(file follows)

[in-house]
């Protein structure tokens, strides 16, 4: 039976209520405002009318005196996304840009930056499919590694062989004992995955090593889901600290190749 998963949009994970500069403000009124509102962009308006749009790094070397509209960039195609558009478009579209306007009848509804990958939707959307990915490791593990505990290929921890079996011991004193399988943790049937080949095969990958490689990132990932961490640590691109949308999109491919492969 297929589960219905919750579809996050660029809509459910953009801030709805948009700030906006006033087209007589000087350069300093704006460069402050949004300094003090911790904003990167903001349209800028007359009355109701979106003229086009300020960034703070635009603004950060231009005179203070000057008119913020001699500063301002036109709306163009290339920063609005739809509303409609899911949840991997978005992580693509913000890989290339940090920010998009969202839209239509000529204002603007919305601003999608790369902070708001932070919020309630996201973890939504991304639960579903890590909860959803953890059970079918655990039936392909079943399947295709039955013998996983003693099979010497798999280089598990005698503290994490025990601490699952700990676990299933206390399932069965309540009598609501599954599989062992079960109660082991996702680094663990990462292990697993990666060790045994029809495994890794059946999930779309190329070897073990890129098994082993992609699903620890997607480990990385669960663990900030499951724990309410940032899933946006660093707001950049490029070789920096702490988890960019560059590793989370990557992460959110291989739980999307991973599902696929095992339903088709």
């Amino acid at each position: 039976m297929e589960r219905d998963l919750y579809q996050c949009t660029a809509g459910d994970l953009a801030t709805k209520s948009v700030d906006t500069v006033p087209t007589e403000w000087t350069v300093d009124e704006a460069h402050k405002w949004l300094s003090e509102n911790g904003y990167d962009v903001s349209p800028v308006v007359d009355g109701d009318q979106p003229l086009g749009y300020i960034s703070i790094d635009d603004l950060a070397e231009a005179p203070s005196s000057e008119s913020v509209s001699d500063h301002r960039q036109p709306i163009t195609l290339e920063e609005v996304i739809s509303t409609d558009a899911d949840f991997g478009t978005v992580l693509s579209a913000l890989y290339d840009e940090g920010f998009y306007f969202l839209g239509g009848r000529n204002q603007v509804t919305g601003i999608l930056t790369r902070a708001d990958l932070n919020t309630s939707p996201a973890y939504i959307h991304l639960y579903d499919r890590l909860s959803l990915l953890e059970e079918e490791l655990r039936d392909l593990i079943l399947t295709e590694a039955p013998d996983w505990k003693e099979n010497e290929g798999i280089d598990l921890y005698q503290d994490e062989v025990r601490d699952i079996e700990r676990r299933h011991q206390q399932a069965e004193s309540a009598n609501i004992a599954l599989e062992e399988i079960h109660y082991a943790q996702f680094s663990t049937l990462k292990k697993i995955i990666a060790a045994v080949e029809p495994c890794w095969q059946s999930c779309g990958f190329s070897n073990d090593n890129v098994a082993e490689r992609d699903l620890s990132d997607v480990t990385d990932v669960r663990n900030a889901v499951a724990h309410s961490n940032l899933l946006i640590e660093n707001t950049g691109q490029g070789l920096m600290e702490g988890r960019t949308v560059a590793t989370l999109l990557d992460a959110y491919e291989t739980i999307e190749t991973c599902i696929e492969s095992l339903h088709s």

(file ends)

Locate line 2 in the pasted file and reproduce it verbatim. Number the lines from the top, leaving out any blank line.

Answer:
């Protein structure tokens, strides 16, 4: 039976209520405002009318005196996304840009930056499919590694062989004992995955090593889901600290190749 998963949009994970500069403000009124509102962009308006749009790094070397509209960039195609558009478009579209306007009848509804990958939707959307990915490791593990505990290929921890079996011991004193399988943790049937080949095969990958490689990132990932961490640590691109949308999109491919492969 297929589960219905919750579809996050660029809509459910953009801030709805948009700030906006006033087209007589000087350069300093704006460069402050949004300094003090911790904003990167903001349209800028007359009355109701979106003229086009300020960034703070635009603004950060231009005179203070000057008119913020001699500063301002036109709306163009290339920063609005739809509303409609899911949840991997978005992580693509913000890989290339940090920010998009969202839209239509000529204002603007919305601003999608790369902070708001932070919020309630996201973890939504991304639960579903890590909860959803953890059970079918655990039936392909079943399947295709039955013998996983003693099979010497798999280089598990005698503290994490025990601490699952700990676990299933206390399932069965309540009598609501599954599989062992079960109660082991996702680094663990990462292990697993990666060790045994029809495994890794059946999930779309190329070897073990890129098994082993992609699903620890997607480990990385669960663990900030499951724990309410940032899933946006660093707001950049490029070789920096702490988890960019560059590793989370990557992460959110291989739980999307991973599902696929095992339903088709």